As if the constraints the IRS’s current operating environment were not challenging enough, the coronavirus’ impact exponentially complicates ESP implementation.  In Part II of this blog, I will explore some of the positive changes in the CARES Act, as well as gaps in the legislation and specific challenges relating to implementation.

We need a permanent National Taxpayer Advocate, now.

Contributor Nina Olson returns with her thoughts on the importance of filling the vacancy at the head of the Taxpayer Advocate Service.

This week, the acting National Taxpayer Advocate released the 2019 Annual Report to Congress, on the heels of the IRS’s release of its own “annual report” about its performance. Reading the two documents together, one wonders whether they are reporting on the same agency. The NTA’s report focuses on the challenges the agency faces and makes concrete recommendations about how to address them; the IRS’s report celebrates the agency’s performance over the last year and how it is on track to fulfill the goals of its 2018 to 2022 strategic plan. One report is forward looking; the other is a status update.

I’ll be scouring the contents of both reports over the next month or so, but their arrival reminds me of the important and unique role the National Taxpayer Advocate (NTA) plays in U.S. tax administration today. The NTA is the protector of taxpayer rights and, according to the National Commission on Restructuring the IRS, serves as the “voice of the taxpayer” inside the agency. Each of the Most Serious Problems, Most Litigated Issues, and Legislative Recommendations in the NTA’s 2019 Annual Report to Congress is prefaced with the relevant rights enunciated in the Taxpayer Bill of Rights; they form the framework for analysis. On the other hand, the IRS annual report doesn’t get around to mentioning “taxpayer rights” until page 12. Tellingly, the words “taxpayer rights” do not appear in any of the strategic goals listed in the annual report, nor are they listed among the “core values” of the agency.

This contrast highlights why it is so important to have a permanent National Taxpayer Advocate in place, to hold the IRS’s feet to the fire about promotion and protection of taxpayer rights, especially as it hires more audit and collection employees and launches new compliance and enforcement initiatives. The NTA is the person at the table of the IRS senior leadership who is charged (by Congress) with reminding the IRS that its primary job is to promote voluntary compliance, that enforcement revenue only counts for about 2 percent of all revenue collected, that the vast majority of U.S. taxpayers are trying to comply with the mind-numbingly complex tax laws, and that personal assistance and education is a, if not the, most significant factor in enabling these taxpayers to meet their obligations.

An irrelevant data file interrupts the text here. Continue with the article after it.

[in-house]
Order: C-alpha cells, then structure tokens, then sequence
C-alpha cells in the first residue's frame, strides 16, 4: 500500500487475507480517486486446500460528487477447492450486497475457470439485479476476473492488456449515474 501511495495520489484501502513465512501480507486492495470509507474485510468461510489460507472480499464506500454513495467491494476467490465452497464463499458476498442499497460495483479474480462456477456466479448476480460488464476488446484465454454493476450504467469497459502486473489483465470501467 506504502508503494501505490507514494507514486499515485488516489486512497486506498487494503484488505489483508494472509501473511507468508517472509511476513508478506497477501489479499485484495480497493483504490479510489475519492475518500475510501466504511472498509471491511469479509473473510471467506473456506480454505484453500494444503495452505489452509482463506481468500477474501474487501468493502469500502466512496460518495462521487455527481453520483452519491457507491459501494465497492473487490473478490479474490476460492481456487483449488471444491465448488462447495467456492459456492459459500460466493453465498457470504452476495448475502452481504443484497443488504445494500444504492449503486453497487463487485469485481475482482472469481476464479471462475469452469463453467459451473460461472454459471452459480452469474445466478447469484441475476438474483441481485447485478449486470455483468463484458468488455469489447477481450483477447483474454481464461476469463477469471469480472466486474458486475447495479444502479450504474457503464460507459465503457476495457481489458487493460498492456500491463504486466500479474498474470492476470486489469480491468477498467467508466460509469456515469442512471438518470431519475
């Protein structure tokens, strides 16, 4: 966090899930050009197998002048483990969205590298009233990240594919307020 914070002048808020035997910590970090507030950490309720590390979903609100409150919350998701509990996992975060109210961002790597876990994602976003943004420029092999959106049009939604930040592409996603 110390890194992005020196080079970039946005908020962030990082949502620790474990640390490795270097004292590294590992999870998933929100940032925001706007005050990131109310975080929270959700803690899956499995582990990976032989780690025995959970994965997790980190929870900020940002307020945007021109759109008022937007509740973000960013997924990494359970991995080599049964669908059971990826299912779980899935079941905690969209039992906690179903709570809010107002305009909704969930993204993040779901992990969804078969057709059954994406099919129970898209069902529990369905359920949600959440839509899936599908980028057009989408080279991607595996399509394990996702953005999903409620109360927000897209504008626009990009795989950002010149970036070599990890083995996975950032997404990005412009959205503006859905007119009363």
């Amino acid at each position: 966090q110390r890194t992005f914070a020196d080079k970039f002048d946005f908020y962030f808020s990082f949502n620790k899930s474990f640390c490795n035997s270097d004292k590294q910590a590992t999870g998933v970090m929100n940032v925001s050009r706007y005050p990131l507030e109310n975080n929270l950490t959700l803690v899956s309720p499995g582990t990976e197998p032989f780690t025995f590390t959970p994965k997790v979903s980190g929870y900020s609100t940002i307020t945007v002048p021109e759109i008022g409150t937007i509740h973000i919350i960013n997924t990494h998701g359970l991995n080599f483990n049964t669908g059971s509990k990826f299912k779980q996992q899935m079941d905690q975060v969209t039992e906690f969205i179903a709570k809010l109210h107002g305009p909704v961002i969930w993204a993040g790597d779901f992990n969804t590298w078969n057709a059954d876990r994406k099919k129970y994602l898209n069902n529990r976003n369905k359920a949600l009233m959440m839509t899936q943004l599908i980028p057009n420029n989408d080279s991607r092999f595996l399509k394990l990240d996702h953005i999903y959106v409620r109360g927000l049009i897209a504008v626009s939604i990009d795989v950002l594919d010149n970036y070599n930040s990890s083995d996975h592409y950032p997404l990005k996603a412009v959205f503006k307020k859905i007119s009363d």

That is why it is so disturbing that there is no permanent NTA appointed by the Secretary of the Treasury, a full nine months after I announced my retirement as the NTA. On March 1, 2019, I publicly informed Treasury, the IRS, and everyone else that I would be retiring on July 31, 2019. I announced my retirement that early, against the counsel of several of my closest advisors and friends who feared I might become a “lame duck,” because I believed it was important to have a successor named and ready to assume the duties immediately upon my retirement. I knew of several highly qualified people interested in the job, and indeed, the recruitment process identified several excellent candidates. At the time of my retirement, I knew of three excellent candidates who were on a very short list.

So what happened? Why is there no NTA? I have no clue. What I do know is that despite the excellent interim leadership of the Taxpayer Advocate Service, no acting NTA can do the job as Congress envisioned. Indeed, Bridget Roberts, the acting NTA, states in the 2019 Annual Report, “As in other organizations, acting leaders are caretakers — charged with keeping the trains running on time but lacking the authority to make significant changes and often not taken as seriously as permanent officials.”

Let’s take a step back and look at what Congress did in 1998 when it amended IRC 7803(c), the statute that lays out the requirements for and duties of the Office of the Taxpayer Advocate. Congress made changes to this statute after widespread dissatisfaction with the then-Taxpayer Advocate structure surfaced in the hearings before the National Commission on Restructuring the Internal Revenue Service. In the chapter titled “Taxpayer Rights,” the Commission outlined these concerns:

Currently, the national Taxpayer Advocate is not viewed as independent by many in Congress. This view is based in part on the placement of the Advocate within the IRS and the fact that only career employees have been chosen to fill the position. Because a candidate for the job is likely to have additional career ambitions at the IRS after performing the Advocate position, it is difficult to perceive the Advocate as independent when the position is regarded as just another assignment for an IRS executive, with the Commissioner viewing his or her performance as determining the next position. Additionally, while the Advocate has provided recommendations for improvements at the IRS, these recommendations merely tend to highlight ongoing IRS corrective efforts with little in the way of recommendations that focus attention on issues that the IRS either is doing nothing or its efforts are inadequate. Finally, what recommendations the Advocate has provided have limited value because they do not prescribe specific legislative or administrative corrections.